All Humans are Born Design Thinkers

All Humans Are Born Design ThinkersHover Image

In today’s rapidly changing world, do we always have to stick to the conventional methods of solving business problems?

Is there a need to adopt new methods and learn new skills, or do we have these skills in us already?

A lot of people think that they aren’t creative and can’t be innovative for many reasons: they don’t know how to draw, they don’t have formal training, their brain doesn’t function that way, they just weren’t born with it—the list goes on and on.

But what does it mean to be creative and innovative?

What assumptions do people make about “creative and innovative people”?

Defining creativity only as the ability to paint, compose music, or do graphic design seems to be very limiting and has nothing to do with actual reality.

If we open the definition further, we can define creativity simply as the ability to have an idea. And to be innovative as the ability to get the idea done. That makes a whole lot of sense when we think about the fact that everybody has ideas. The hard part is usually to get it done.

You may have heard of Design Thinking which is a human-centered approach for creative and innovative problem-solving.

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With Design Thinking, innovation can be managed, and full use of our creative abilities is encouraged. You can learn more in our beginner’s guide on Design Thinking.

For some of us, Design Thinking may still carry a meaning associated with some sort of artistic eccentricity that does not fit our personality. And no, it also doesn’t mean you have to be a designer first. So let’s not stay stuck with the “not-for-me” syndrome.

What if I told you that we all are natural design thinkers? We were all born creative.

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I believe that all humans are born with the innate ability to be design thinkers. But as we grow up, this part of us slowly fizzles out, confining us to think more rationally, instead of exploring and testing how far we can go.

Keep reading to find out exactly what I mean.

How Every Human is a Natural Born Design Thinker

All of us as humans, are born with the natural ability to think outside the box, and explore possibilities beyond what is there.

Let’s take a look at children, for example.

Children are curious about everything that surrounds them. Everything could be fun. Everything can be played with. They manage to turn even the most seemingly boring things into a toy-like object.

Think of the time you wanted to play with the box for hours instead of the actual gift that was in the box.

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They make use of whatever they have in their vicinity to entertain themselves. This speaks exploration and creativity.

A child asks unending questions. A child could ask a hundred ‘Whys’ and ‘Whats’ in a day. They’re eager to explore and learn. They always want to know why something is the way it is. This is curiosity.

The imaginative abilities of a child are amazing. You could see a child having a full blown conversation with their toys, a little child arranges her soft toys and dresses them up for a tea party. This is imagination. To them, anything is possible. Nothing is ‘logical’ or ‘rational’.

It’s fascinating how children make use of whatever resources around to reach a goal.

Creativity is finding novel, practical ways to address challenges. – Duncan Wardle (Former Head of Innovation and Creativity at The Walt Disney Company)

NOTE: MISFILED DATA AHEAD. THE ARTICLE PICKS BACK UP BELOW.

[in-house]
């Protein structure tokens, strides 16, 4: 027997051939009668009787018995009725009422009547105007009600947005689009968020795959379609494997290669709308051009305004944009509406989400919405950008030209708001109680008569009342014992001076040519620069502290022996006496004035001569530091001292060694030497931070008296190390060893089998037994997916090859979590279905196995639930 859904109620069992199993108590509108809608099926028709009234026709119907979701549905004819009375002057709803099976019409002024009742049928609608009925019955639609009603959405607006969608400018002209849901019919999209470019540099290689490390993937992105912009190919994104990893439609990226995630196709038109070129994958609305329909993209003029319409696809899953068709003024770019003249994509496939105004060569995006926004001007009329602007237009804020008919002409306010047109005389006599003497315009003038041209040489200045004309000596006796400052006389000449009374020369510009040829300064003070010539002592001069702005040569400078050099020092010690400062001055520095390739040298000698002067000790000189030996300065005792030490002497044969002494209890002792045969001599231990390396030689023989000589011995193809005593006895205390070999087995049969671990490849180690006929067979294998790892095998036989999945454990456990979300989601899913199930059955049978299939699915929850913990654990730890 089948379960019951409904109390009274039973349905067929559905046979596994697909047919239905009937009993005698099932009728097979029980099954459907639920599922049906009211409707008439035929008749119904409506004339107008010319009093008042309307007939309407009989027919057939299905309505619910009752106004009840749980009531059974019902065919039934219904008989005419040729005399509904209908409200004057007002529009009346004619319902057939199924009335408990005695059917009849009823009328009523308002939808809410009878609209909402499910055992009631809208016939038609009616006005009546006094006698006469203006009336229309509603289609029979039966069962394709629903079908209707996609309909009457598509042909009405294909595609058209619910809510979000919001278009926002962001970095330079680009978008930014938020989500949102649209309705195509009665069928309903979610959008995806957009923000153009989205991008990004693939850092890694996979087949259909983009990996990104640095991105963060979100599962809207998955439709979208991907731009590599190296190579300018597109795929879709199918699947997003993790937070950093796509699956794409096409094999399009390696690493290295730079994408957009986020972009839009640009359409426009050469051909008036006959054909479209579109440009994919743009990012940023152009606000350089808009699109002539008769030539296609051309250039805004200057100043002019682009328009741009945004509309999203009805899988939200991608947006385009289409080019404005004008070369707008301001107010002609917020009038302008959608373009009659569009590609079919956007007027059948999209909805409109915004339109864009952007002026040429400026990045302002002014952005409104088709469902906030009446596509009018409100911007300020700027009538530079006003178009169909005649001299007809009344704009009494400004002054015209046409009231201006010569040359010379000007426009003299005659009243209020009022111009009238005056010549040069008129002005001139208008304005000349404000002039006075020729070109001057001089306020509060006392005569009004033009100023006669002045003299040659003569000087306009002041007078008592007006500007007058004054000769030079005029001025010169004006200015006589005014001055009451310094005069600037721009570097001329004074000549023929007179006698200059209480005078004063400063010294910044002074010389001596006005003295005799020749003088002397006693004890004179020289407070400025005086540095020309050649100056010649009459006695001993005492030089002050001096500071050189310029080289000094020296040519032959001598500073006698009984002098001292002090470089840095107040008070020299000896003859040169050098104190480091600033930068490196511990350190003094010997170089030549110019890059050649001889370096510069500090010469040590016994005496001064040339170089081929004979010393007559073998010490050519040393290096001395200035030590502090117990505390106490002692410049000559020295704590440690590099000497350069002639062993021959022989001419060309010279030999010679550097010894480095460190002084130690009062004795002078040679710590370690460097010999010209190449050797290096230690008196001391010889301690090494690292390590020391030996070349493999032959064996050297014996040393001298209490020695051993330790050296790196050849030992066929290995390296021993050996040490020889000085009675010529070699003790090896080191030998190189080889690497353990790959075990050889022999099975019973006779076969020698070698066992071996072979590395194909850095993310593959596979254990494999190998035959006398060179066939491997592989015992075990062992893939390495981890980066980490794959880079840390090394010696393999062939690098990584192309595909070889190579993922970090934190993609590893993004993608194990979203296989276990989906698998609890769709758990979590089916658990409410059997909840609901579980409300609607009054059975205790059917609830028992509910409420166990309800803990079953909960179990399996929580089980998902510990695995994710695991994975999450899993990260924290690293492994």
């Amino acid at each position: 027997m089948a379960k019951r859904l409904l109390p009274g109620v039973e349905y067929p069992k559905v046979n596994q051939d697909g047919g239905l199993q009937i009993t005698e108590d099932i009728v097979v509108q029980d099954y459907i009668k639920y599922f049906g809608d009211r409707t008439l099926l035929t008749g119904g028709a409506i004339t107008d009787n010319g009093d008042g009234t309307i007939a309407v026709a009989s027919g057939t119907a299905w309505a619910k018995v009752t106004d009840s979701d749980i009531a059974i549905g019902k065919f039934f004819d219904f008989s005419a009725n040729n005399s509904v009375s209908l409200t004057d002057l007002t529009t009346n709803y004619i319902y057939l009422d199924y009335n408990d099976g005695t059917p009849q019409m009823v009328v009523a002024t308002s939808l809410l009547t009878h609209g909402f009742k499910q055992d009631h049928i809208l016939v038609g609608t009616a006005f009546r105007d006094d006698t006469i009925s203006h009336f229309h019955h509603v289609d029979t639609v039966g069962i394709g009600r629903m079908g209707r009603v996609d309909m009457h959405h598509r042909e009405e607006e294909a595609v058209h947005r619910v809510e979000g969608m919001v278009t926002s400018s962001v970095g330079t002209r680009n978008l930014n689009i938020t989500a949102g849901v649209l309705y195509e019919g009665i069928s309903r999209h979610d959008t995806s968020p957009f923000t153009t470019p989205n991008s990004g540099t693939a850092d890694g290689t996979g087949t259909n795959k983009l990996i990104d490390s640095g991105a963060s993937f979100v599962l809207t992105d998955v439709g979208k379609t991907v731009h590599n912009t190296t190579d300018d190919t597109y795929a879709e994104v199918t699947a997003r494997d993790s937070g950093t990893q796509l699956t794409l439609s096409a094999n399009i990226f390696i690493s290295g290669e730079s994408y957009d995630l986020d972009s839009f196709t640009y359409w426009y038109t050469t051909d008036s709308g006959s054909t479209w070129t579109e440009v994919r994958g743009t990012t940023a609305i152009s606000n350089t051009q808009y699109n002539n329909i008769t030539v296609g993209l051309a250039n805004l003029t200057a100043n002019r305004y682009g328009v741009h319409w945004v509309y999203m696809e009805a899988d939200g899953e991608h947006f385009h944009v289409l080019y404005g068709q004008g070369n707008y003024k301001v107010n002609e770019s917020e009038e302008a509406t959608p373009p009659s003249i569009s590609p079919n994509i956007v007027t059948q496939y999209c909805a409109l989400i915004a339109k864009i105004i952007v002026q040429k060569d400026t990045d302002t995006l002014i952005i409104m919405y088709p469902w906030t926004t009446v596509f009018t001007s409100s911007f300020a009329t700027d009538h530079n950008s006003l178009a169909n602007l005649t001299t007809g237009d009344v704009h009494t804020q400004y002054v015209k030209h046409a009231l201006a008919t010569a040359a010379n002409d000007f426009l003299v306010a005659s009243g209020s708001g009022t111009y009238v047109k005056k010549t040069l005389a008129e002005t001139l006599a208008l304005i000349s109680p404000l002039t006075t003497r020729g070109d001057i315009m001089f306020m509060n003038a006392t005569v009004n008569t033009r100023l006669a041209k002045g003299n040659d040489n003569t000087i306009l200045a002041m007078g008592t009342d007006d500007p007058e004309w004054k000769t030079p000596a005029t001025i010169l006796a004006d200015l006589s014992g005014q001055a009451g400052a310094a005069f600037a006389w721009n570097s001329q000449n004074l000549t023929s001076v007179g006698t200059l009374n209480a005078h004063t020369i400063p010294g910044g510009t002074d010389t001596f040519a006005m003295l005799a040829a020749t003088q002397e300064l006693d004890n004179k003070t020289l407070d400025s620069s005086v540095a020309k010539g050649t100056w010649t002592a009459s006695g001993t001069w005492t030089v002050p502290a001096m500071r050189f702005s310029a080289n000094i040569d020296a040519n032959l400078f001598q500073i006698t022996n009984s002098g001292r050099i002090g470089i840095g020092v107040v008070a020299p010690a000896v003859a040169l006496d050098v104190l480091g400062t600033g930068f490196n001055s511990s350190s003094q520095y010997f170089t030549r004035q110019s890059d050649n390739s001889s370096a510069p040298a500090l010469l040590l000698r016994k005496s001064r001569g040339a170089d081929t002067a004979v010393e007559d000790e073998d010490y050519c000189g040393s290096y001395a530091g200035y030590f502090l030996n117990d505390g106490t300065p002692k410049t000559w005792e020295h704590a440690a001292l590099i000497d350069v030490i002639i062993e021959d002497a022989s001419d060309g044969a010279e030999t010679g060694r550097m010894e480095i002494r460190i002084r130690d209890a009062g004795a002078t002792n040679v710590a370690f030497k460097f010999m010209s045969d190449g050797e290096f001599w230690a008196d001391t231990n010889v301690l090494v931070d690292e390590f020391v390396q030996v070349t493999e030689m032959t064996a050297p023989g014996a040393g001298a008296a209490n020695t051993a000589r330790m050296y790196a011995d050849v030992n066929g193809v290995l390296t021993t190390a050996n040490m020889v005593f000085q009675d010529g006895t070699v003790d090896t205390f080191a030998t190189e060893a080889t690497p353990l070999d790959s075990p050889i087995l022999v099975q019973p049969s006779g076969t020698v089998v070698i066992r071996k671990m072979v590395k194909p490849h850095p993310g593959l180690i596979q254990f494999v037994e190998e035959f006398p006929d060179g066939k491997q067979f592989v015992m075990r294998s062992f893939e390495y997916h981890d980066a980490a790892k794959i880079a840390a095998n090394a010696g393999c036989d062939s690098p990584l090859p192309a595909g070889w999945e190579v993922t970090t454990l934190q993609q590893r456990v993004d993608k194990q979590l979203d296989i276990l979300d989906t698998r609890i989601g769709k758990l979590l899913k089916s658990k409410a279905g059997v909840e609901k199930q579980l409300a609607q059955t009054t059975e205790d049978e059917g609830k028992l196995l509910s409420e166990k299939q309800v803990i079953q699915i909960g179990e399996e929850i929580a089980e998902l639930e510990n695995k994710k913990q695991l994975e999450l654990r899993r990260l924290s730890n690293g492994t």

A child wants to get to the top of the shelf and begins to place different things on one another, just to reach the shelf. They don’t mind how long it’ll take or if it will work out that way. They keep trying over and over again.

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Children, and especially younger children, learn by their only option, which is trial and error, failing and repetition.

This can be compared to Design Thinking or any other business innovation framework, where we are not limited by conventional methods of getting things done. Instead, we give room for new ideas, inspired by our creativity, not minding if it doesn’t fit into the traditional mode. As long as it helps us achieve our business goal, we go for it.

Anyone who works in innovation knows that failure is an inherent part of the process of coming up with something new.

What matters is not that you sometimes fail — because you inevitably will — but rather how you respond to that failure and whether you learn from it.

What Blocks Adults From Being Creative?

As children grow older, society begins to teach them to act and think differently.

We are all born creative. We just got it educated out of us. - Tham Khai Meng

As soon as children conform to traditional environments such as school, they slowly stop using their mindset which is primarily built around creativity and exploration. Because society begins to lay down rules and structures they must follow.

Consequently, their imagination becomes boxed in, and creativity is not encouraged.

We are all born creative. We just got it educated out of usHover Image

This is what happens to every one of us. As we grow older, the creative spirit in us begins to diminish, and we no longer make use of our imagination as often as we used to.

Furthermore, most people do not like change, and if their world is changing rapidly as it is doing today, they tend to hold on to what they know and feel comfortable with. And then there is usually no room for innovative ideas to thrive in the ever-changing world.

Although this might seem like a logical thing to do, it does not usually yield anything worthwhile. We can’t evade it by burying our head into the sand. Especially not with change happening in so many areas.

Rather, to create something truly inspiring and innovative, you have to think outside the box here. But this can’t happen, if our creativity is boxed in, and we’re unable to put our creative minds to good use. That’s why sometimes we have a great idea, but we’re scared to speak up, because ‘that’s not how things are done’.

In a business-like environment, it’s very often the case that creativity is by default blocked and prevented.

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New ideas seem to disrupt efficient operations and threaten hierarchical order, status, and responsibilities.

The use of Design Thinking in a business environment allows every adult to be creative. Everyone can contribute and proffer creative solutions of solving problems, without being rebuked, harassed, or talked down. Everyone uses their Design Thinking skills to solve complex problems, using more of intuition, imagination, and creativity, rather than rigid rationality or logic.

Every contribution is welcomed, and every voice is heard.

But unfortunately, it still happens all too often that we teach innovators the wrong things.

How to Revive the Design Thinking Spirit in You